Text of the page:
“This appealing detective serves up nuggets of culinary trivia and wry food humor” (People).
In the days of Marco Polo, men risked their lives for spices. And in an age when black pepper was so valuable that it was sold one peppercorn at a time, there was no spice more valuable than the legendary Ko Feng. Known as the Celestial Spice, it supposedly vanished five centuries ago, and its name lives on only as culinary myth. But now a sack of it has turned up in New York City, and the leading experts of world cuisine will kill for a taste. When London’s finest gourmet detective proclaims the mysterious spice authentic, this sack of weeds becomes the most valuable substance on earth, worth thousands of dollars per gram. But soon the spice vanishes, one of his colleagues is murdered, and the detective is forced to dive into New York’s culinary underworld. His palate may be refined, but this gourmet knows how to fight dirty.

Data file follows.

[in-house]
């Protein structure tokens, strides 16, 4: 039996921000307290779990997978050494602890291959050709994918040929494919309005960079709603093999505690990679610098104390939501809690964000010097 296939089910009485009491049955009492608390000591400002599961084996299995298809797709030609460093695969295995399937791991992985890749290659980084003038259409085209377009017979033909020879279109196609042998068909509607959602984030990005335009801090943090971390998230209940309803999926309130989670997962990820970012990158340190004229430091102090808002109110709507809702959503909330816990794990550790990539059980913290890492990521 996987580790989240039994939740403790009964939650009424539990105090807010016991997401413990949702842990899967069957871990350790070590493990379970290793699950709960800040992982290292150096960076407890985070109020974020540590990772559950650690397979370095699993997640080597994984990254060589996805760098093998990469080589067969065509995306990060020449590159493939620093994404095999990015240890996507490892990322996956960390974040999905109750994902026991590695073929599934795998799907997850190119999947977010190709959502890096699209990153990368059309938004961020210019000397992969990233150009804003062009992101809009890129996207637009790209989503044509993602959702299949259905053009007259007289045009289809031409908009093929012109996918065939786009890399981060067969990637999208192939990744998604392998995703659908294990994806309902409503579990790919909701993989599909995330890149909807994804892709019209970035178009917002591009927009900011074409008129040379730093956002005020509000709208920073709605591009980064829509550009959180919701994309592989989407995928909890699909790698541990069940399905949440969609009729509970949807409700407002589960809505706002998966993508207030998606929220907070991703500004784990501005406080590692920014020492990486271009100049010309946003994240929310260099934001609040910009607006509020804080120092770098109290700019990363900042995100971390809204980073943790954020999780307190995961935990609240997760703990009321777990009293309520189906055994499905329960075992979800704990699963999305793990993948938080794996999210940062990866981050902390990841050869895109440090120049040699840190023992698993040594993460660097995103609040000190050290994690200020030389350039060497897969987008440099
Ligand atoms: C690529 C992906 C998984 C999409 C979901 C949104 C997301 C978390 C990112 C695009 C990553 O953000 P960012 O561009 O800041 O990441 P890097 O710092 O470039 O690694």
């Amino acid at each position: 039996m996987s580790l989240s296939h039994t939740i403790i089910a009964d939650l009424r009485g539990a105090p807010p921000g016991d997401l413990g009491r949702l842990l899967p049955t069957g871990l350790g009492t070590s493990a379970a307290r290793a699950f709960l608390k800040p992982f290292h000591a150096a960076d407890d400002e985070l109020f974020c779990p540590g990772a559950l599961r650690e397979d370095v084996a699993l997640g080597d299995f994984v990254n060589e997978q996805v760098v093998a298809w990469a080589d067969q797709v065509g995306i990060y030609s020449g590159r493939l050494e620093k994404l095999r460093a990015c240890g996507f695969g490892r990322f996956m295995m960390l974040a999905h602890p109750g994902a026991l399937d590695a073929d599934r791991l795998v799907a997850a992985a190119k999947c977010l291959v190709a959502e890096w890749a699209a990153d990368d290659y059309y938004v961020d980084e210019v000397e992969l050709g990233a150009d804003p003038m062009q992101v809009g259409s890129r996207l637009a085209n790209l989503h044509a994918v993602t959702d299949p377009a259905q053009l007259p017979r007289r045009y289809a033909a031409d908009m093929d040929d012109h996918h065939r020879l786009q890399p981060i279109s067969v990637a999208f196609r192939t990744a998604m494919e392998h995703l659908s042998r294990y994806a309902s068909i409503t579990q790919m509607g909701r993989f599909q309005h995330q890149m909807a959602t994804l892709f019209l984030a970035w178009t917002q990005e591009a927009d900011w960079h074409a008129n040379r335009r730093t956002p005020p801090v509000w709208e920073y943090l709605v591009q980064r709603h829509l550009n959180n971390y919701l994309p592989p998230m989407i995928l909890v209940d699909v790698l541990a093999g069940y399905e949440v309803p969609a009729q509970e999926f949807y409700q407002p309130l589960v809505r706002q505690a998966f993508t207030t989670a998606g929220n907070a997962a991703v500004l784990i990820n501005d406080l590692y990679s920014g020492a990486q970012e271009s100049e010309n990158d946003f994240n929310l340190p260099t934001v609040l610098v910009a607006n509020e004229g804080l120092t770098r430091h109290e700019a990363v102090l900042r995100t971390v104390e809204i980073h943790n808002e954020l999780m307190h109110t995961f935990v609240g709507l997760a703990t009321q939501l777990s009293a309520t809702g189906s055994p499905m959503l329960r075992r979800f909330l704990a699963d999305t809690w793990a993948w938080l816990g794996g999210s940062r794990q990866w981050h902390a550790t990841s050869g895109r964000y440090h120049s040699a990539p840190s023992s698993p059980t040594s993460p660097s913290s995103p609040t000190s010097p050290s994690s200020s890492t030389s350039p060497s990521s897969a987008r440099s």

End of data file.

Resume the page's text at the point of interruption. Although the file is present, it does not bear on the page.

Extremely muddled plotting and sloppy explanations mar King's follow-up to The Gourmet Detective (1996). When a shipment of Ko Feng, a treasured spice of the ancient world that hasn't been seen or tasted in 500 years, arrives at JFK airport in New York, the Gourmet Detective is there to greet it and authenticate it. The food-finding Londoner has come to New York City at the request of business associate Don Renshaw. Renshaw and the Gourmet Detective tentatively confirm that the homely foodstuff is indeed Ko Feng and anticipate it will fetch astronomical prices. But the package never reaches their hotel, and theft leads to murder when Renshaw is found shot to death in his office. With the help of the NYPD's Unusual Crimes Unit, the good-natured gourmet tries to facilitate justice while incidentally lunching, dining and snacking his way through the city. Among the suspects are trendy or desperate restaurateurs encountered at an international food fair, the head of an alternative medicine foundation and a shapely high-powered executive from a pharmaceutical company. The imaginative premise gives King, a chef with Cordon Bleu credentials, ample opportunity to describe what he really loves: food and the food industry. But the plot is a tangle of snarled time frames and poorly established motive, a dull dish that doesn't do justice to King's spicy writing about food.